Depression Pants: On Buying Things Too Small As a Motivational Tactic

By | June 25, 2008

For the past several years I’ve had the unenviable experience of being a crazy-obsessive shopper and clotheshorse, while also being a size right on the cusp between Levels of Fatness. Not the inbetween-misses-and-plus size that folks wearing a 14 or 16 or 18 struggle with; I haven’t been there for any appreciable length of time since seventh grade. No, I refer to the size between plus and, um, plus-plus, as defined by the apparel world.

See, these days a great many more designers and manufacturers are producing plus sizes, and for this I am certainly grateful, as well as pleased to have more options for places to spend my money. But it seems a surprising number of them have chosen to stop at a 24. I can wear some 24s, in some items, but generally speaking me and 24 are but passing acquaintances: you know, that like guy who lives in your building that you see in the elevator all the time, and you know he told you his name at some point, like a year ago, but you don’t remember it, and now you’ve been exchanging friendly-but-terse hellos in the hall and by the mailboxes for so long that asking him to refresh your memory would just be unbearably awkward, so you just say “Hi” and leave a pause in there where his name would go if you remembered it, before quickly moving on to discuss the weather or his dog’s intestinal disorder or… whatever.

Me and 24 are exactly like that.

I know where 24 lives, I can recognize 24 from a distance, and yes, I can even wear a 24 now and then, depending on the item, but 24 and I ain’t tight by any definition. (Well, except literally.) These days, when this size-24 cutoff and I meet face to face – most often, it seems, with department store brands, or higher-end designers – I am angry. Really, really angry. “BUT I WANT A PONY!” irrational-type angry. Before I inspire a million exasperated sighs, I’m well aware that manufacturers can’t make every size in the world. I am also aware that I am not a precious and unique snowflake. I’m still angry, because I really wanted that dress/sweater/pair-of-tights/wide-tricked-out-belt/ruffley-pirate-shirt, etc., and I am only thwarted by said designer/manufacturer’s failure to make it in a size I can wear.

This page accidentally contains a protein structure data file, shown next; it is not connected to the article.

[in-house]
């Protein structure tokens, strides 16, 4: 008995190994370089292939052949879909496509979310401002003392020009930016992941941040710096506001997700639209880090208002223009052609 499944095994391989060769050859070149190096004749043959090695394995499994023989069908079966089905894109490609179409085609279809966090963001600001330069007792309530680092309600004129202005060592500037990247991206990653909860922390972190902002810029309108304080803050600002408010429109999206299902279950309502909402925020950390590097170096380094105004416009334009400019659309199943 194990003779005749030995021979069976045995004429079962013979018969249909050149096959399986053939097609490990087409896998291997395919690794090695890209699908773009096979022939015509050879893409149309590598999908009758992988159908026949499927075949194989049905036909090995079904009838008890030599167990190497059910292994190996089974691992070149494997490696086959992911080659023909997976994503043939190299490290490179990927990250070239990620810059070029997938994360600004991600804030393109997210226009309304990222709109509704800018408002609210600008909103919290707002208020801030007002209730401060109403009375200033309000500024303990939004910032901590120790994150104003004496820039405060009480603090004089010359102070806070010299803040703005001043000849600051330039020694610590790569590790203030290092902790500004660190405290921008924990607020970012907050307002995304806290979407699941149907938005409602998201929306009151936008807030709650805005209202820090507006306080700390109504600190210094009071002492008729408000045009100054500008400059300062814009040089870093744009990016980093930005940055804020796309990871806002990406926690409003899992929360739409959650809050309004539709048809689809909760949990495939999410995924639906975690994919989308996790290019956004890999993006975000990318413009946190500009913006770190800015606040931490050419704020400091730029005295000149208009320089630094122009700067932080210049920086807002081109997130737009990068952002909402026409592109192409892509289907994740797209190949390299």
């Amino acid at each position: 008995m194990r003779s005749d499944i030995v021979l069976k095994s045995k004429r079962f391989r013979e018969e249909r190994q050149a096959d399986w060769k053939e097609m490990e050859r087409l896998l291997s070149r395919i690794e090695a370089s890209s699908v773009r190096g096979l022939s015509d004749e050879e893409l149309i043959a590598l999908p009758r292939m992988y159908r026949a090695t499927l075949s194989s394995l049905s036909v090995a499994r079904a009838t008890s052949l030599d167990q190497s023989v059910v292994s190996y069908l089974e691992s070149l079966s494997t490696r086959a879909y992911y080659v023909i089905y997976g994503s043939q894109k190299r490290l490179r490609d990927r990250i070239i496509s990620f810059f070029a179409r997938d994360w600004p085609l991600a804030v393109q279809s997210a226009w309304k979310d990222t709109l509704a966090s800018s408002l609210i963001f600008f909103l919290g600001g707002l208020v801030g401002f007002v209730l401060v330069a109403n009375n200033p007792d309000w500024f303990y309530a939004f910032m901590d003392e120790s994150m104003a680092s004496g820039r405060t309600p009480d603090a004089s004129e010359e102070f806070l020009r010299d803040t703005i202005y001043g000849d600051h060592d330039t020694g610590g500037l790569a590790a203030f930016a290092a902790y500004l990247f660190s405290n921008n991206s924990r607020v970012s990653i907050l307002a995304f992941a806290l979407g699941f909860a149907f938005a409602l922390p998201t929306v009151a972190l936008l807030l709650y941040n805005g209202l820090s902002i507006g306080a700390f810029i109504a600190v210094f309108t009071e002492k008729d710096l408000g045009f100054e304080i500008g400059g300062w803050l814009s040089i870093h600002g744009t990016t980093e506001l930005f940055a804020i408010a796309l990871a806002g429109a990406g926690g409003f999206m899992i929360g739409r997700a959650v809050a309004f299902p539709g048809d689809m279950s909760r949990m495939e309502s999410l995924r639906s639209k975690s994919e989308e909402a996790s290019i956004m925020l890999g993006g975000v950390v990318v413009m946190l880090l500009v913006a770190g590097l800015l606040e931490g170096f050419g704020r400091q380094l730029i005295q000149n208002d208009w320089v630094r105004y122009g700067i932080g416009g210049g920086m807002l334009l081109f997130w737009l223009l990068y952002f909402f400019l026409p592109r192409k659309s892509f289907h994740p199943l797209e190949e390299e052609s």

I used to get angry about this as a teenager too, but the anger then wasn’t directed at the offending party – it was directed at myself, my body. It was my stupid body’s fault for not fitting whatever size happened to be on the rack. Stupid body! You should fit those random-size pants! You disgust and embarrass me, body!

All of this brings me back to the popular “motivational tactic” that inspired the above ruminations in the first place: the practice of purposely buying things too small with the intention of dieting one’s way into them. This is a variation on the proverbial tiny pantsscenario – these are garments not simply too-tight or uncomfortable, but garments intentionally purchased in a size too small to even get oneself into. I’ve known several people over my lifetime (all women in my case, though I’m sure this is a habit indulged in by folks of all genders) who’ve bought things – usually dresses – and kept them as Magical Talismans to drive them to weight loss, fitting that size as much a measurable goal as a certain number on the scale. A friend in high school had such a dress that hung, at all times, on her closet door. So she got to look at it every day; it was the first thing she saw when she woke up in the morning, and the last thing she saw before falling asleep. It became this fetishistic little totem – the day that dress finally fit was the day Her Life Would Begin.

Is that the most depressing dress-related thing ever, or what?

I can almost understand this behavior, at least from the position that yes, often I’ve wanted to wear a certain garment and been thwarted by the garment’s not being available in my size. It’s frustrating and infuriating for sure. But it’s not my body’s responsibility to fit some frilly container, arbitrarily shaped by someone who doesn’t even know me. It’s not my body’s fault a size 20 won’t fit, it’s the size 20’s fault; let’s think about that, shall we?

And let’s think about how totally counterproductive and just plain weird it is to purchase something you can’t even wear, for the purposes of driving yourself to fit what Insert-Retailer-Name-Here requires. Isn’t that downright abusive of the body you’ve got, the body that likely got you to the mall in the first place, that moves you through the world? Is it kind or loving to parade some unfitting Dream Dress before that body, reinforcing its failure to be some randomly-chosen size? Isn’t that kind of hateful and unhealthy? Doesn’t that body deserve better?

Part of this stems from my own selfish belief that nobody should put off looking fabulous. Buying a dress too small for the purposes of motivating (or guilting) oneself into smallening one’s body enough to fit it is putting off fabulousness in a most heinous sense, as it assumes that your fatter body is not worth the attention that wearing something beautiful that fits, and that you love. Because showing off implies self-acceptance and confidence, two things that, culturally, fat folks aren’t supposed to have.

Fabulous is not size-dependent, it’s confidence-dependent, and if you ain’t confident in yourself at a size 26, it’s unlikely that you’ll be any more confident at a size 16. I’d argue that the confidence gained at a size 16 (or whatever your “confidence size” may be) is relying on an external factor which is ultimately changeable, and thus not real, lasting self-confidence – which comes from feeling secure in the person you are, not the person you look like – at all.

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